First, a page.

Wednesday, October 26, 2022

The Science Behind The Dress Colour Illusion Internet

blue and black dress science

That question had just about everyone with a social media account scratching their heads on Thursday, when 21-year-old Scottish folk singer Caitlin McNeill posted a photo of a dress on Tumblr. To demonstrate this, researchers created virtual versions of a cylindrical C-shaped profile and a more complex S-shaped profile, and produced two images of each shape, one lit from above and the other lit from the front. The images demonstrated that the S-shape when lit from above and the C-shape when lit from the front both appeared cylindrical.

blue and black dress science

Human beings evolved to see in daylight, but daylight changes the colour of everything we see. Human eyes try to compensate for the chromatic bias of daylight colour. In the image as presented on, say, BuzzFeed, Photoshop tells us that the places some people see as blue do indeed track as blue. But...that probably has more to do with the background than the actual color.

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The “illusion dress” is a dress that appears to be one color when seen in person, but looks like a different color when seen in photographs. The most famous example of this is the “blue and black” dress that went viral in 2015. The dress was actually a blue and gold color, but appeared black and blue in photographs. Even WIRED's own photo team---driven briefly into existential spasms of despair by how many of them saw a white-and-gold dress---eventually came around to the contextual, color-constancy explanation.

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This material may not be published, broadcast, rewritten, or redistributed. This is an archived article and the information in the article may be outdated. Please look at the time stamp on the story to see when it was last updated. Place your finger over the join where the top and bottom half of the image meet. A woman grew up without her left temporal lobe, which highlights how amazingly plastic the brain is. If you look at the bottom part of the figure, the overall appearance of the graded background looks darker than when you look at the upper part of the figure.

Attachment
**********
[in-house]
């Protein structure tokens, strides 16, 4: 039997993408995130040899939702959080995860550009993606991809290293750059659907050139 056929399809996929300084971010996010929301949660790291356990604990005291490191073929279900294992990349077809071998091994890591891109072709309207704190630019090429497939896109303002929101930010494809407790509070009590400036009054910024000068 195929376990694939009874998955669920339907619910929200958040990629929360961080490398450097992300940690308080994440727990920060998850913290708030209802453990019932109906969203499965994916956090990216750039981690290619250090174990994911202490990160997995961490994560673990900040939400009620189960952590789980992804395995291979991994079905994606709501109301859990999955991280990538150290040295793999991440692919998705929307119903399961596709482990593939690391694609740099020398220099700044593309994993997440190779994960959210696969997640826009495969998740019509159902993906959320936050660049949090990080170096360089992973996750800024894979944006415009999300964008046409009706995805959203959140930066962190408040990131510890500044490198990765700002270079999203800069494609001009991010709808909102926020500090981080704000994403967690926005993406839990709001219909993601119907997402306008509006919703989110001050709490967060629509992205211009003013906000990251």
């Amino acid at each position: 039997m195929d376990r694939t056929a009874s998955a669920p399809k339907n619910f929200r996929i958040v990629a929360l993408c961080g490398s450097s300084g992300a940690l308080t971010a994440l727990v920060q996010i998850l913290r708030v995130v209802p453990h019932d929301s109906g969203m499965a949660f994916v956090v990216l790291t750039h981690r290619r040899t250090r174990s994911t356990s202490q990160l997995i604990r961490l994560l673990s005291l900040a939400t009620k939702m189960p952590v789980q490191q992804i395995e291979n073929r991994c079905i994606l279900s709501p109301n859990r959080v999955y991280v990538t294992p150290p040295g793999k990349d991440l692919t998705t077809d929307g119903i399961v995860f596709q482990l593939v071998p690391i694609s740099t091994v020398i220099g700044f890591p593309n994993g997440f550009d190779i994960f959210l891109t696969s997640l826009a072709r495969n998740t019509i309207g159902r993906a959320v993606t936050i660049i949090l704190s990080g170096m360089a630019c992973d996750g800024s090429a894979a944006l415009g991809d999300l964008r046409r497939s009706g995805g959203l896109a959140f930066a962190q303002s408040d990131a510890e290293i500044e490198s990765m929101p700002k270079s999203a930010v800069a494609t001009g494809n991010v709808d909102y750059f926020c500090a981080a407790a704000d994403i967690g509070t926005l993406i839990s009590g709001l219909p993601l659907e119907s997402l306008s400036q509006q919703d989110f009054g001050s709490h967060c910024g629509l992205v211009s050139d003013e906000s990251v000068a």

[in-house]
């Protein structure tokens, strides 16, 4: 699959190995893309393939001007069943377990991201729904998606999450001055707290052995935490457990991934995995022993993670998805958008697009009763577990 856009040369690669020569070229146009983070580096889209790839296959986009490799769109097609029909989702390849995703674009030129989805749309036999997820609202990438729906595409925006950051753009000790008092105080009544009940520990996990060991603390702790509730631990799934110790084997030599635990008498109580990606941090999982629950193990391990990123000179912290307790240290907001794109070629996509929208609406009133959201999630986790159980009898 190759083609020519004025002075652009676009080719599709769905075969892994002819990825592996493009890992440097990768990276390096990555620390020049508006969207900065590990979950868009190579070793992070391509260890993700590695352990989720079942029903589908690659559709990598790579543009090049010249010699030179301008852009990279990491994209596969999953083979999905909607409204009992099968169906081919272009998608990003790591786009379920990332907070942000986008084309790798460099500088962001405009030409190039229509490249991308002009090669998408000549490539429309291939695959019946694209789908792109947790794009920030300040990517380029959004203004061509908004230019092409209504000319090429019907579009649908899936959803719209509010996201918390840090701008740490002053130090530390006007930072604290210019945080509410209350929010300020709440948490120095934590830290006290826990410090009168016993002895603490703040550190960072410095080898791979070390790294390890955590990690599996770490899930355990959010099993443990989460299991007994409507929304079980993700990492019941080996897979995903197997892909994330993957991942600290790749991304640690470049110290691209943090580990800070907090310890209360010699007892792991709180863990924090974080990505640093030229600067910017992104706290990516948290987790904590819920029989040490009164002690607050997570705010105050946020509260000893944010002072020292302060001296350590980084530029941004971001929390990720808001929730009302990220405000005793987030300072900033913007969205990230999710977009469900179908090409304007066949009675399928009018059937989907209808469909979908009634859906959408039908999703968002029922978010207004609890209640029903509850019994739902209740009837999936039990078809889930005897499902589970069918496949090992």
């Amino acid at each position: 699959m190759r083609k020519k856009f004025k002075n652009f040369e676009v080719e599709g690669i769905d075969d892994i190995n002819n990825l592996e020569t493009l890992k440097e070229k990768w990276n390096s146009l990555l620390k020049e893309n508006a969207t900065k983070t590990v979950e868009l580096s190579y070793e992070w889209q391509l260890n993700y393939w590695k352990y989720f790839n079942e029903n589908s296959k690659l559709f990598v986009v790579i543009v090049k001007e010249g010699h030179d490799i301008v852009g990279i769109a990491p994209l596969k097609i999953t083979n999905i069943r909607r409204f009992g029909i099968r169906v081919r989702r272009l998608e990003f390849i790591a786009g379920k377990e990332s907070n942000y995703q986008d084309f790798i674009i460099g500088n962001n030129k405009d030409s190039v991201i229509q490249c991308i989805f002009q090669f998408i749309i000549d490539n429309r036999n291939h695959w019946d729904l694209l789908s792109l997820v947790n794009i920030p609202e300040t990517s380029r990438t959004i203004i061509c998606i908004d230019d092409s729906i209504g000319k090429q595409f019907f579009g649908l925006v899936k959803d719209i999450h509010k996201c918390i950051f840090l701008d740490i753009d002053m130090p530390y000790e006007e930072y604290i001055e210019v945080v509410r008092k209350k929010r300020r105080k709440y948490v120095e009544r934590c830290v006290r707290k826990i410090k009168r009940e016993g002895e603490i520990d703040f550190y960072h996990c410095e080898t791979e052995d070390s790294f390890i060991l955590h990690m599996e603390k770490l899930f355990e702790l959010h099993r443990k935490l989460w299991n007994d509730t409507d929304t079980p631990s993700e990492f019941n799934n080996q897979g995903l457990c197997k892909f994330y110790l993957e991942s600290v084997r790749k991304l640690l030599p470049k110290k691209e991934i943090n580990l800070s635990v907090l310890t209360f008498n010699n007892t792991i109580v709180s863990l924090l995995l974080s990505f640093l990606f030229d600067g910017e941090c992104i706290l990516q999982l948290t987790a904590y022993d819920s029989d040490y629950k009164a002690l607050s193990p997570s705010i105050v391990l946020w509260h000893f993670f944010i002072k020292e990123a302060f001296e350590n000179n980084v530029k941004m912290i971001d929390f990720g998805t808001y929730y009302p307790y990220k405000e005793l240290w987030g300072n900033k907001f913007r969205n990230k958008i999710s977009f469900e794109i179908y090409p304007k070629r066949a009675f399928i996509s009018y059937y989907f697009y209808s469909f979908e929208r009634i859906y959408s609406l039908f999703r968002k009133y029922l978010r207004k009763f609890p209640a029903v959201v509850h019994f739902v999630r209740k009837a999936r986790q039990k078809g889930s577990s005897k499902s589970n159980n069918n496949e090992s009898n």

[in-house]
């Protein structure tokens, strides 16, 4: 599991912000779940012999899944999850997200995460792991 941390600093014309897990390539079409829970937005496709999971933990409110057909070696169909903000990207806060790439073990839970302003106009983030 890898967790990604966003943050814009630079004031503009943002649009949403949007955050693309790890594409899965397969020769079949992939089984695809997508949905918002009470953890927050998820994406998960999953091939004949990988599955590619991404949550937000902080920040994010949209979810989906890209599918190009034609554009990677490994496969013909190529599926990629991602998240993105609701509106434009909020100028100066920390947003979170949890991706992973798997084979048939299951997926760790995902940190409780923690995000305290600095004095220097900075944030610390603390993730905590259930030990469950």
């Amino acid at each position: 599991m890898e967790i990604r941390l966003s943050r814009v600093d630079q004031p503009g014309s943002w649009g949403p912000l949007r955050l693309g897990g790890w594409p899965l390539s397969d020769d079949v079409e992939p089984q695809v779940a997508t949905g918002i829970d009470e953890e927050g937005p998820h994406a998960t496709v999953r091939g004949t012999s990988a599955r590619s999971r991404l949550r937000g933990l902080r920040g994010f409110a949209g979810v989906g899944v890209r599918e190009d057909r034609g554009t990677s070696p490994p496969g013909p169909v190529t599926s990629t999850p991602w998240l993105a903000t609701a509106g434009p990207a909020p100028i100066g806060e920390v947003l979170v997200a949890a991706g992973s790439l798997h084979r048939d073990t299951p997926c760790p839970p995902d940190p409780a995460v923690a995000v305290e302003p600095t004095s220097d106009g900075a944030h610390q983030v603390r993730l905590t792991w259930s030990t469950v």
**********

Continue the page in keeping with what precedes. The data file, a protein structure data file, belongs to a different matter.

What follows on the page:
blue and black dress science

Perhaps there are other factors at play, such as assumptions viewers make about fabric and how different materials might look under different types of lighting. That said, the Internet has provided a few more—albeit less popular—examples of the dress effect. The latest of these, posted on the one-year anniversary of the dress phenomenon, shows an Adidas jacket against a white background. “The jacket” divides viewers anew, this time on the question of whether it is white and blue, or brown and black, or another pair of colors entirely. But it appears white and gold to some people due to a phenomenon called color constancy and the way that our brains interpret colors.

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Another early study showed that the dress phenomenon was not merely an artifact of language, or how people choose to classify colors using words. “I’ve studied individual differences in color vision for 30 years, and this is one of the biggest individual differences I’ve ever seen.” Jay Neitz, a color-vision researcher at the University of Washington in Seattle, told Wired. Having more of one or the other will lead you to be likely to see the dress as white or gold, or blue and black. Lacking L or M cones has minimal impact on perceived dress colors while a lack of S cones yields a very different perception suggesting a primary role of the S cone input in perception of the Dress.

blue and black dress science

"People either discount the blue side, in which case they end up seeing white and gold, or discount the gold side, in which case they end up with blue and black," she added. He found that larks were significantly more likely to see the dress as white and gold, compared to owls. Other celebrities, politicians, government agencies and social media platforms of well-known brands also weighed on the trend.

Vision science researchers from the University of Lincoln examined photographs of the art installation, Blade, which took pride of place in the centre of Hull earlier this year. Their interest was triggered when some pictures published online of the work -- a 75-metre long, 25-tonne wind turbine blade -- made the object appear to be super-imposed. Their interest was triggered when some pictures published online of the work - a 75-metre long, 25-tonne wind turbine blade - made the object appear to be super-imposed.

blue and black dress science

Remember "The Dress" — the photograph that sparked an online firestorm about whether the garment was white and gold or blue and black? Now, researchers have studied the phenomenon scientifically. The lighting of the image, which has a bluish tint, appears to be what is throwing people's brains off. It makes the blue part look white and black part look gold. The advantage of having a second, analogous color stimulus like that is we can now test whether there’s any consistency between the way people make sense of these images. Might people who saw the dress as blue and black be more likely to see the jacket as white and blue?

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